I don’t know if there is an actual written law about needing to get rid of the Constitution tests that the students take, but we don’t give them back to them. I guess this is done because next year’s students might get their hands on the test and therefore have an academic advantage. We usually shred them after the students have had a chance to look at them. This has always seemed a bit anti-climactic to me. After all, the students have spent at least a month crawling through the Constitution, piece by piece, analyzing parts of it, memorizing tons of information, vocabulary, concepts, and processes. They have to pass the Constitution test in order to pass 8th grade, so there is some stress connected to all of this. However, it is considered an important and significant passage, both individually and as community.
Last year, after reading Fahrenheit 451, my students and I came up with the brilliant idea of burning the Constitution test. It just seemed so appropriate. All that fire imagery. All that transformative energy. It would definitely make a dramatic closure; a sense of hopeful resurrection after all the studying and work they had to do. And so it was that last year we did, in fact, burn our Constitution tests instead of my shredding them in the isolation of the middle school office. It became an instant tradition. In fact, at the beginning of this year, specifically on day one, the kids asked me when we were going to burn the Constitution tests.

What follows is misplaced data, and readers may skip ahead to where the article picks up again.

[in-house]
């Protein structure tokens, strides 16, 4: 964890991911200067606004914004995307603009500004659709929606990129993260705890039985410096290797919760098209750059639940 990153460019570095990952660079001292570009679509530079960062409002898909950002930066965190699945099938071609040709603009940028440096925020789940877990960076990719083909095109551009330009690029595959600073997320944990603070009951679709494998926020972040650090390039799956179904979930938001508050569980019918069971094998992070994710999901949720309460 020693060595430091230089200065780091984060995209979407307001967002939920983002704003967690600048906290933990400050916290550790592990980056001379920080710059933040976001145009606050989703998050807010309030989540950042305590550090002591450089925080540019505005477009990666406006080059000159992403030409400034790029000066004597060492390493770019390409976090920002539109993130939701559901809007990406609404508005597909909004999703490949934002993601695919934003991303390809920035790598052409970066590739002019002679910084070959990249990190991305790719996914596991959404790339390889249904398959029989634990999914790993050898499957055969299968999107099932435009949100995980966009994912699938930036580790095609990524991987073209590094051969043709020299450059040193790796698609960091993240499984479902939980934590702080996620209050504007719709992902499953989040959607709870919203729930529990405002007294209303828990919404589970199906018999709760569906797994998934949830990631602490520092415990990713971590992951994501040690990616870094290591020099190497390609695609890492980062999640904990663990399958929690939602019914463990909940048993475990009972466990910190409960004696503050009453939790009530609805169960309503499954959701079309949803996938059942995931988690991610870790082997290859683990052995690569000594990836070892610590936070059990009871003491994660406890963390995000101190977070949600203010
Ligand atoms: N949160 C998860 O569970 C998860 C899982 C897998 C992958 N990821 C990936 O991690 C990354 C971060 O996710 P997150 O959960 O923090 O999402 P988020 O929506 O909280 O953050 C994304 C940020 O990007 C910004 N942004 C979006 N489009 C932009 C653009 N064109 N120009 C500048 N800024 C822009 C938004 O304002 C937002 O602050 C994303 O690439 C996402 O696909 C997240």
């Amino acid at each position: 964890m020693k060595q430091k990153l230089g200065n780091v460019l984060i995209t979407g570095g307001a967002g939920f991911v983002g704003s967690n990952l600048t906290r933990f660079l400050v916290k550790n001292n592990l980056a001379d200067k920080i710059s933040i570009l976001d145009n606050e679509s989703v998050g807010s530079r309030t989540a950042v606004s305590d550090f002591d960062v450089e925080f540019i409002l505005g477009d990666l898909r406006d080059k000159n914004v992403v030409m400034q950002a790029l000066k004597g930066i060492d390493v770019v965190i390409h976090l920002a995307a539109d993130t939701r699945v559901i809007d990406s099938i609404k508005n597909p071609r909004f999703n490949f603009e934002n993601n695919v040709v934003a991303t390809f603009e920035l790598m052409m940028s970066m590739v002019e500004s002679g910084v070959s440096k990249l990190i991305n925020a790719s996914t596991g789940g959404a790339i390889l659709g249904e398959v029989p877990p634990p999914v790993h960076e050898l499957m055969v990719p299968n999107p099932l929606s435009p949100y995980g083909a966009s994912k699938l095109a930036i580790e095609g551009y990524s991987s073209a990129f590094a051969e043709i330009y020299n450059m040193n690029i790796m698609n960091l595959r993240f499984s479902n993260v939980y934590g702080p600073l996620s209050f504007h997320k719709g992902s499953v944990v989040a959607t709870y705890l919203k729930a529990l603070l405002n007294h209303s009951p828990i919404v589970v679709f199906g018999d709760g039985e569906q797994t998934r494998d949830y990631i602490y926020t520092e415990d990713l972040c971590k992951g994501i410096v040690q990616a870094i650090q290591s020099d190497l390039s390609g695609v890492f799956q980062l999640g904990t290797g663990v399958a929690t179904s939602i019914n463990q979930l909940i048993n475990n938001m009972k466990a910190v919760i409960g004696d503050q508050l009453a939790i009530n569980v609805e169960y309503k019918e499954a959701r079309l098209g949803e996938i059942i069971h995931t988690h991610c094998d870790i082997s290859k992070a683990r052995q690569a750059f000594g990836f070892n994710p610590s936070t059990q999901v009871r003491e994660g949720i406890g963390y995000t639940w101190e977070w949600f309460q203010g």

So, we have just finished Fahrenheit 451. Fire is fresh in my students’ minds. We have discussed the holocausts in this book and the paradox of fire, its ability to destroy, and its ability to warm and create. Today was the day. The building engineer accompanied us with a fire extinguisher (and a camera — these photos are his) and after a few words about fire safety, we were ablaze.
I think the students were really surprised at how intense the flames actually got. There was plenty of drama as the flames inside the garbage can flared, swallowing the pages as they put them in. My test is actually quite long (26 pages) so there was plenty of fuel. The morning class began to quote Bradbury after a bit. “It was a pleasure to burn” and ”It was not burning. It was warming.”
“Hey we look like Granger’s hoboes,” a student snickered.
Students in classrooms facing the fire, jealously peered out of the windows, totally disrupting whatever was going on in their rooms. The building engineer gave us a tattered flag to burn as well, assuring us that this was the proper way to dispose of a flag that had seen better days. The students were pretty amazed at this because we had previously spent quite some time discussing/ debating flag burning and first amendment rights.
My afternoon class, always my more boisterous, brought marshmallows and pulled branches off nearby bushes to toast the event. We reentered school smelling like we had spent a week in the woods, feeling rather flush with excitement and as if some sort of catharsis had occurred. (Maybe because tomorrow is the last day of school before winter break had something to do with it.) As we piled back into the classroom this afternoon, after the fiery purging, there was a palpable feeling, something more akin to Bradbury’s words near the end of Fahrenheit–